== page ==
The Signpost

Technology report

The people who built Wikipedia, technically

Contribute  —  
Share this
By Legoktm
Servers in the Wikimedia Foundation's "eqiad" datacenter in Ashburn, Virginia.
Legoktm is a site reliability engineer for the Wikimedia Foundation. He wrote this in his volunteer capacity.

Wikipedia has seen incredible success thanks to the efforts of thousands of dedicated contributors and the technical side is no exception. From backend and infrastructure developers to translators to bot and script writers, Wikipedia grew from a hobby project sitting on a single server to a robust platform operating out of datacenters on multiple continents.

Erik Möller, former Deputy Director of the Wikimedia Foundation and an early developer, noted in an email, "What always amazed me working in this environment is how many brilliant people found a niche in which they individually made incredibly impactful contributions, and that seems as true today as it ever was."

Starting with trust

At the very beginning, getting server access was "pretty loosey-goosey", Brion Vibber, an early developer and the first employee of the WMF, said in an email. "If you showed up and put in good work helping out, you might well hear 'yes' to getting some fairly direct access to things because that was the only way we were going to get anyone to do it!"

Assume good faith applied here as well. Möller said, "As I recall, in the very early years, these decisions were made based largely on trust by folks like [Jimmy Wales] or the people he had already delegated access to (e.g., [Vibber]), with a high assumption of good faith that the people who showed up to help had no darker motives."

The source code was maintained and developed in a CVS repository on Gabriel Wicke, a developer and later Principal Software Engineer at the WMF, said in an email, "Getting revision control access (CVS at the time) basically was about winning trust with whoever set up accounts, which I strongly suspect was [Vibber]."

Tim Starling, an early developer and current Principal Software Architect at the WMF, said in an email he got CVS access from Lee Daniel Crocker as soon as he said he was interested. "There was no pre-commit review, but the code on the server (just one or two servers back then) was not automatically updated, so commits were theoretically reviewed before they went live," he said.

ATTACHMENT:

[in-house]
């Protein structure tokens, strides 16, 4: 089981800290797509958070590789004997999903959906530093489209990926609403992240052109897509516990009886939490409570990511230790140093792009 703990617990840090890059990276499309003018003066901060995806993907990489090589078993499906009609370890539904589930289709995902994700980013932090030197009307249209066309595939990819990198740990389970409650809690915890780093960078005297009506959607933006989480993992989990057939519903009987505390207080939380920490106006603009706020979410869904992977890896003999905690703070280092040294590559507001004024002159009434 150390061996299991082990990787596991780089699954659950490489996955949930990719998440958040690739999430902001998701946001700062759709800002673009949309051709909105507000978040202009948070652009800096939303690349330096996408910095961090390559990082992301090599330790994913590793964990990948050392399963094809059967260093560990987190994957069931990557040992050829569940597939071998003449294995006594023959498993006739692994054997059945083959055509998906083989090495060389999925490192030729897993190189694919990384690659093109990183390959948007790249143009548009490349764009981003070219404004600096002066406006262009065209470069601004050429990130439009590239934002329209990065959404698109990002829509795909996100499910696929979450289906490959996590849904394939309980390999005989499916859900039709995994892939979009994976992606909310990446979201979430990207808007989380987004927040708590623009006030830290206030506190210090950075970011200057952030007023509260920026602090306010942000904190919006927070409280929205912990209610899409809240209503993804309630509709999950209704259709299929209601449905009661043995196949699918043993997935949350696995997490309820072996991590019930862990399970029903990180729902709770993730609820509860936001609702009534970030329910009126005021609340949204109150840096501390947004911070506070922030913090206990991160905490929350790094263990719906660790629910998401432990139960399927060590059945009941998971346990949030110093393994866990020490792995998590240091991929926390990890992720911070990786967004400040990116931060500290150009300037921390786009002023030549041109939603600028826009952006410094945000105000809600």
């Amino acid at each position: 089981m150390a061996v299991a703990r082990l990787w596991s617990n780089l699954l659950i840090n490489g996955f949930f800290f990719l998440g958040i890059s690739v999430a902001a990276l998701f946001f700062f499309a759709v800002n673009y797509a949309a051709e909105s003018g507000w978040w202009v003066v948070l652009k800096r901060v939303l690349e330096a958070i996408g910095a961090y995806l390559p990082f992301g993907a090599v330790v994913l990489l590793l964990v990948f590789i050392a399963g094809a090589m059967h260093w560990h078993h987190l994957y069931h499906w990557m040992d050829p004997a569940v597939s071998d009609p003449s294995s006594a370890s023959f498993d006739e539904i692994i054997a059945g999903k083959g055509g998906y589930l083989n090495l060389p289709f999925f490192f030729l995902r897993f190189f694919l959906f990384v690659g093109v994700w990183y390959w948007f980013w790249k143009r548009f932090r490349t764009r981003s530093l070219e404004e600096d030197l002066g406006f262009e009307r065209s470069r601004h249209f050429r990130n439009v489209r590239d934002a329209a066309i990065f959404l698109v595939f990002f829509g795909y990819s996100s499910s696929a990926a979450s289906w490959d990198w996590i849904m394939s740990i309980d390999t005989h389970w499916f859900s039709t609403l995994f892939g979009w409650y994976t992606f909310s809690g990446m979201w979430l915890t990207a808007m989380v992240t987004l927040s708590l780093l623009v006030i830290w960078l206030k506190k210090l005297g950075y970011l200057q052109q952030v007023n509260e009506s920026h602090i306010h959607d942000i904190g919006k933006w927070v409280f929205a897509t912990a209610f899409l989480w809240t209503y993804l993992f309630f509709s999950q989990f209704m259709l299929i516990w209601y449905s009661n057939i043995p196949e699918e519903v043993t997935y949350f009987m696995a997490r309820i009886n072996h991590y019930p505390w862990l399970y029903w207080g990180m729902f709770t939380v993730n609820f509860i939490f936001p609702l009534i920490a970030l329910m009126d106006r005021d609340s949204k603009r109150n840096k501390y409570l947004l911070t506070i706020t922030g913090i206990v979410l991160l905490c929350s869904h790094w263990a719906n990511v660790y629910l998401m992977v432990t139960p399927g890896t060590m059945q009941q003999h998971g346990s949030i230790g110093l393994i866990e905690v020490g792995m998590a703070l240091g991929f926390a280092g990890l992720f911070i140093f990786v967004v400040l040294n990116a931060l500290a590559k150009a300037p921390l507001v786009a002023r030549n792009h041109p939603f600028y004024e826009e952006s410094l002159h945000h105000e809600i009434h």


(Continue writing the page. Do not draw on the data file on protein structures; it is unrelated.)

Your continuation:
Getting root (also known as superuser access) was a bit harder.

"I remember there being a ridiculously long and painful period between getting shell access and getting root, like six months," Starling said. "I had read/write access to the database, I could edit the code, I could view the server access logs, but for some reason root was a big deal."

Domas Mituzas, a former system administrator and WMF board member, said in an email, "It took me a bus trip to Berlin and sleeping on a German Wikipedian's couch and meeting everyone (we all were meeting each other for the first time!) that eased everyone into the idea of giving me root."

Scaling up

By 2003, significant changes needed to be made on the software side to accommodate the quickly increasing traffic. At the time, Wikipedia was running on only two servers and was rendering every page view from scratch, Wicke said.

"A then-fancy 64-bit Opteron DB server upgrade helped briefly, until it started crashing," he said. "The site was often down, and it was clear that any further growth would quickly consume whatever hardware had just been added."

A diagram from Gabriel Wicke's Squid caching proposal demonstrating how the servers could be laid out.

After posting a proposal to add caching using Squid, and receiving feedback from Wales, Vibber and Jens Frank, Wicke "...went ahead and prototyped a basic Squid integration with active cache purging, initially on [his] own servers," which would be serving the main site by February 5, 2004.

"There were issues of course, like missing purges for images or transclusions," he said. "Those were fairly quickly resolved or worked around, and there was a lot of tolerance given the preceding phase of poor site availability."

A few weeks later on February 25, Wikipedia was featured in German news program Tagesthemen (watch on YouTube). Watching the live traffic stats, Wicke said they got "...all excited on IRC when the site briefly went from ~25 [requests per second] to around 1,500 without falling over."

More servers

Wikipedia originally ran on servers managed by Bomis, a dot-com startup. Starling said, "Before February 2004, Jason Richey, a Bomis employee, managed the hardware and would occasionally log in and restart things or otherwise try to fix downtime."

Sometimes this involved literally going the extra mile, as he lived in Los Angeles, while the servers were in San Diego. "I remember [Richey] having to drive 4 hours to San Diego to fix downtime caused by a really simple problem, like a broken hard disk," Starling said.